Tricounty News

Week in Review, Jan. 25


The action around the State Capitol this week centered on the release of Governor Dayton’s budget proposal. The Governor’s budget plan was presented in several committees this week to allow a full discussion around individual provisions. These hearings will continue over the next weeks in lead-up to the February budget forecast which will provide a more detailed picture of the state’s short- and long-term fiscal outlook.

Following the release of the forecast, both the House and Senate will begin work on producing budget proposals of their own. Hearings will be held in the various committees in order to publically vet all spending and policy proposals prior to final passage by both legislative chambers. Negotiations between the legislature and the governor will begin once spending bills reach the conference committee stage. These meetings consist of members from the House and Senate who work to finalize all spending and policy issues. The final stage of the budget process calls for re-passage of each spending bill by the House and Senate and a signature from the governor.

Key provisions of Governor Dayton’s initial budget proposal include:

An expansion of the sales tax to include clothing priced at over $100 and services such as car repairs, haircuts, over-the–counter drugs, and more. The governor also proposes to drop the overall sales tax rate to 5.5 percent. Expanding the sales tax to cover business to business sales. A property tax rebate for all homeowners of $500. Increased spending levels for K-12 education, higher education, health and human services, and several other areas of state government. Two of the larger spending increases would be in higher education (10 percent boost) and approximately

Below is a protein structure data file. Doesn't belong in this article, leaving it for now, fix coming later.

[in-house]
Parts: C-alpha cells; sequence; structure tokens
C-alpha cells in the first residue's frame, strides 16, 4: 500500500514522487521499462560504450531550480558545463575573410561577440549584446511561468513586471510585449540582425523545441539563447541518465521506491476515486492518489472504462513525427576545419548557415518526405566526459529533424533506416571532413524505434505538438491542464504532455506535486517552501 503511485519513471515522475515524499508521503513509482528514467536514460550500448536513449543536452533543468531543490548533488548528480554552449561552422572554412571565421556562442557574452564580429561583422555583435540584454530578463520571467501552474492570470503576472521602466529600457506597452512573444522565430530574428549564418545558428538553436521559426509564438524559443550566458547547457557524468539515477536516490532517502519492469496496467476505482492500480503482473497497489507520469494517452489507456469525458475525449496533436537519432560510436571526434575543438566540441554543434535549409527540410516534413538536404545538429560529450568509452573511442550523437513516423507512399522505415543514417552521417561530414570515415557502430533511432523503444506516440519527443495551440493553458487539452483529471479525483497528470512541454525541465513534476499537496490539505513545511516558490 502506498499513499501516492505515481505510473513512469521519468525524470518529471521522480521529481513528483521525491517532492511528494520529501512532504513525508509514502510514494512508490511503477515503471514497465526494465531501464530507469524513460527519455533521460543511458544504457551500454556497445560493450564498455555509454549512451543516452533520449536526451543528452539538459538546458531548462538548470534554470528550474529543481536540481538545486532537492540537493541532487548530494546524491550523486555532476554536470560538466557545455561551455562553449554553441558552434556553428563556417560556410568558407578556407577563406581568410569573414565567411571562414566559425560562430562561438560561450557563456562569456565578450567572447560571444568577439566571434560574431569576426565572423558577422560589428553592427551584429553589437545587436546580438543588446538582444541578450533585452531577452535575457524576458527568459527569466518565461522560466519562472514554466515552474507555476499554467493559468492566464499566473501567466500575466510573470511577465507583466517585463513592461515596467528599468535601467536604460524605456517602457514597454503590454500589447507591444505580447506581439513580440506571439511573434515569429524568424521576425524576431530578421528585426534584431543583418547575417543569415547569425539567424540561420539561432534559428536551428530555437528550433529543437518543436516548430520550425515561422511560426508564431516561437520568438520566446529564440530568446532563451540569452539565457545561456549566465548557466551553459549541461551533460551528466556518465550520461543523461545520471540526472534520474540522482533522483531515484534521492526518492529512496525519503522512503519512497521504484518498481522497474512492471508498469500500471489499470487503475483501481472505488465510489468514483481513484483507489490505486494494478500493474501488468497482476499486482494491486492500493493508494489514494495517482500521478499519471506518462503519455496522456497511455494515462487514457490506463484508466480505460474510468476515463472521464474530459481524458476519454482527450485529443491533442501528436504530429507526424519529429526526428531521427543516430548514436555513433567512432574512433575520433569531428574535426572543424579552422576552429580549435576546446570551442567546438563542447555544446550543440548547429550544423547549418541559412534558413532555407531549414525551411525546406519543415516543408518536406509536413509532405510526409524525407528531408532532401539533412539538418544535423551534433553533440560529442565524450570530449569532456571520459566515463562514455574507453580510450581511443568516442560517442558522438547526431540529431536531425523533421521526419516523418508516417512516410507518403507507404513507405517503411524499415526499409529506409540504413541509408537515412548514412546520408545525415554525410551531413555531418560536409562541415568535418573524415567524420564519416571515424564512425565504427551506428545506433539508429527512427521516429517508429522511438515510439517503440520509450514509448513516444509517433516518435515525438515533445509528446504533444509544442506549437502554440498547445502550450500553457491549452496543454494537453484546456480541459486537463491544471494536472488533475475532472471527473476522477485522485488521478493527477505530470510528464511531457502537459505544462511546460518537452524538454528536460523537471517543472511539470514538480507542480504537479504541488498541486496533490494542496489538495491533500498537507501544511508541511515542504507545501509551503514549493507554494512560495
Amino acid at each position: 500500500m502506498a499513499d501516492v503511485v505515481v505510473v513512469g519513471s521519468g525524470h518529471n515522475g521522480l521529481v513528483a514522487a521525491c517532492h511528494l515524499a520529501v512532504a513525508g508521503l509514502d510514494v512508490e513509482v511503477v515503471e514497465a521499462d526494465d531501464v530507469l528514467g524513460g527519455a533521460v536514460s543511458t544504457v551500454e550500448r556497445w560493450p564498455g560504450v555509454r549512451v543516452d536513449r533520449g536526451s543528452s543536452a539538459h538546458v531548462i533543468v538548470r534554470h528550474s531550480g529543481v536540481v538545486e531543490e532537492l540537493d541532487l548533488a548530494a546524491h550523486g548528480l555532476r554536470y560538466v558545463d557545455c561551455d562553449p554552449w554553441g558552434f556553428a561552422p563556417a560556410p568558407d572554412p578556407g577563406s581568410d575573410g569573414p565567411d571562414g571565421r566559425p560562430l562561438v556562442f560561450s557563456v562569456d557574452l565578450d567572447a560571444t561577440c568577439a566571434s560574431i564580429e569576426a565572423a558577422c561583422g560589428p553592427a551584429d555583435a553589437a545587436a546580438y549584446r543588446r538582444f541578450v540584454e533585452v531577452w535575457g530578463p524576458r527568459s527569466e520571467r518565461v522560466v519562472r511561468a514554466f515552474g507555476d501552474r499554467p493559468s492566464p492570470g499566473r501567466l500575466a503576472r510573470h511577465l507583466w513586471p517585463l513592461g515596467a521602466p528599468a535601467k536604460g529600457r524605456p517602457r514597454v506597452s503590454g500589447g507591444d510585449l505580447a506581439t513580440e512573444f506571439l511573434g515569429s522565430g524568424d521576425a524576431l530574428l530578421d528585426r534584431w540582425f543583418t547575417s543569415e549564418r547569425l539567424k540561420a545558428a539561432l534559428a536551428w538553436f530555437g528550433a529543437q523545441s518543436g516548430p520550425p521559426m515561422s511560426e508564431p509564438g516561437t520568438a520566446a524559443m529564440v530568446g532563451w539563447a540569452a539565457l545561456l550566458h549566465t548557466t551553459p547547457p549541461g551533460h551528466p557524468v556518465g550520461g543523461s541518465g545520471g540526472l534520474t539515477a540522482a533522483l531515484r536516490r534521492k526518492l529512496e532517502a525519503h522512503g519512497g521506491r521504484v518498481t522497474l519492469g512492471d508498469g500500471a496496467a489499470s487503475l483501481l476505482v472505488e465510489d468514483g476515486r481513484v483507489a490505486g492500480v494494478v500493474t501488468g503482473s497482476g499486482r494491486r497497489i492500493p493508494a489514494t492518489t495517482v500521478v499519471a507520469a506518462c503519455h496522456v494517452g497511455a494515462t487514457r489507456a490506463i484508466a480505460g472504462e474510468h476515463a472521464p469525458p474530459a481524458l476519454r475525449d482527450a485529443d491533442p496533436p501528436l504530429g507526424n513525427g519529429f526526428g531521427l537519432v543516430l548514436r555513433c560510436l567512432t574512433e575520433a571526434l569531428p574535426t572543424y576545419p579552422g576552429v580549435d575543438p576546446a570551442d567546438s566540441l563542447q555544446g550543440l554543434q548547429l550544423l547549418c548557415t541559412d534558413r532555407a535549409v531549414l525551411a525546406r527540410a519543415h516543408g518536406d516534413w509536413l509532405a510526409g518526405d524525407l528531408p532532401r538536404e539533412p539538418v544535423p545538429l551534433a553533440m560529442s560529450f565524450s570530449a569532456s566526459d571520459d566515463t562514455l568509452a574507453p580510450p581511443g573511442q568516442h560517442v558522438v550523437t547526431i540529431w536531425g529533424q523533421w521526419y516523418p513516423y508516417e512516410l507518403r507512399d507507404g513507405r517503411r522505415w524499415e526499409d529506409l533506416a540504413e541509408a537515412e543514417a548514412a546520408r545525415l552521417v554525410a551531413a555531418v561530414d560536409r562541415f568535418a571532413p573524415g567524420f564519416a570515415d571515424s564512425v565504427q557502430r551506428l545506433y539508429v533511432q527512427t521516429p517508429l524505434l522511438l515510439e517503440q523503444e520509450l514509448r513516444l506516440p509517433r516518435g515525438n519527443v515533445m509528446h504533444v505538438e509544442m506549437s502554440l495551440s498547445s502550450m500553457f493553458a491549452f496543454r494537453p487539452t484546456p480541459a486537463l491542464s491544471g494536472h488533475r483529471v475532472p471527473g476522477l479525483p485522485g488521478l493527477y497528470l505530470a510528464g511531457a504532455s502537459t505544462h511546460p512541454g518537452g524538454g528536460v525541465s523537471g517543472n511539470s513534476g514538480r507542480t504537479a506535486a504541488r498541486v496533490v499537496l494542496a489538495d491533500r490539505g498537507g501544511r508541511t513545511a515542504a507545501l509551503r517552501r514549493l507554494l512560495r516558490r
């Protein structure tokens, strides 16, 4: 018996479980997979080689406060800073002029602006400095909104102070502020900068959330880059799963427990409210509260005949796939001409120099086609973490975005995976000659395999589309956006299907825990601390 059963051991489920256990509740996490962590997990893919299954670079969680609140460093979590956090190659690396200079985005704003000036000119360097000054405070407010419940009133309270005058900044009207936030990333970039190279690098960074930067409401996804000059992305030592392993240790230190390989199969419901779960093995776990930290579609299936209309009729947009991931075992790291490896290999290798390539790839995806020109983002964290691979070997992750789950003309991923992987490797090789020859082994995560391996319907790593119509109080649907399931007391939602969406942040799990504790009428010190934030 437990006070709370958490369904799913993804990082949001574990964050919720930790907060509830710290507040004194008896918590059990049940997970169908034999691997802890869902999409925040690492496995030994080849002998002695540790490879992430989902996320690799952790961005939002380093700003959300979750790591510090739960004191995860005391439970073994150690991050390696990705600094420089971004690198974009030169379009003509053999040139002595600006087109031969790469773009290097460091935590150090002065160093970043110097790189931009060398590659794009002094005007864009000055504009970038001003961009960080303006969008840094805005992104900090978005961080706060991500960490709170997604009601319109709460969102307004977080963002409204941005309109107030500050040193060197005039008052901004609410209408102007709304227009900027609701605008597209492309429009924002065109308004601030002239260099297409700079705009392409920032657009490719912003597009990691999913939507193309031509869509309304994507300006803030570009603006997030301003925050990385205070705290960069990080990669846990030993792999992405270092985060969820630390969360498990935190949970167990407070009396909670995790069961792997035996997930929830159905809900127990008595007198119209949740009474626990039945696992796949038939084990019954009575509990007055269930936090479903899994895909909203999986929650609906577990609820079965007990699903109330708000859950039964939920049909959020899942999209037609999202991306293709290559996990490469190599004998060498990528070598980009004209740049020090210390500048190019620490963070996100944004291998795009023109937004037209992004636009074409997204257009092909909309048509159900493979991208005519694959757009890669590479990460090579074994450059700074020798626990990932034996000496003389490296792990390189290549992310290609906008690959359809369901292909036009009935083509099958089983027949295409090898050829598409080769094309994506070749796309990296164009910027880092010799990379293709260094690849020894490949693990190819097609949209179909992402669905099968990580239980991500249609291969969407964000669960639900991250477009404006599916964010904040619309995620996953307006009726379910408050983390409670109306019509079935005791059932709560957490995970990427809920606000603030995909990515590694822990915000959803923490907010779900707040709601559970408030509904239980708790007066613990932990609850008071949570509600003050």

9 percent in health and human services.


Other happenings:

While the release of the governor’s budget took center stage this week, there were other issues of note that were brought to the forefront in committee hearings. Some of those include:

S.F. 1 (Lourey), the Health Insurance Marketplace, also known as the health care exchange, was heard in the Judiciary Committee this week and was referred for further review to the Health and Human Services Committee. There was significant debate in committee regarding data privacy concerns and discussion will likely continue on the legislation as it moves through the process. The Senate Tax Committee heard S.F. 40 (Gazelka) which would make changes to Minnesota’s estate tax provisions. This legislation would bring Minnesota’s deduction in line with that of federal law.

Senator Michelle Fischbach encourages and appreciates constituent input and can be reached by phone at (651) 296-2084, by mail to G-15 State Office Building /
St. Paul, MN 55155 or via e-mail at This email address is being protected from spambots. You need JavaScript enabled to view it. .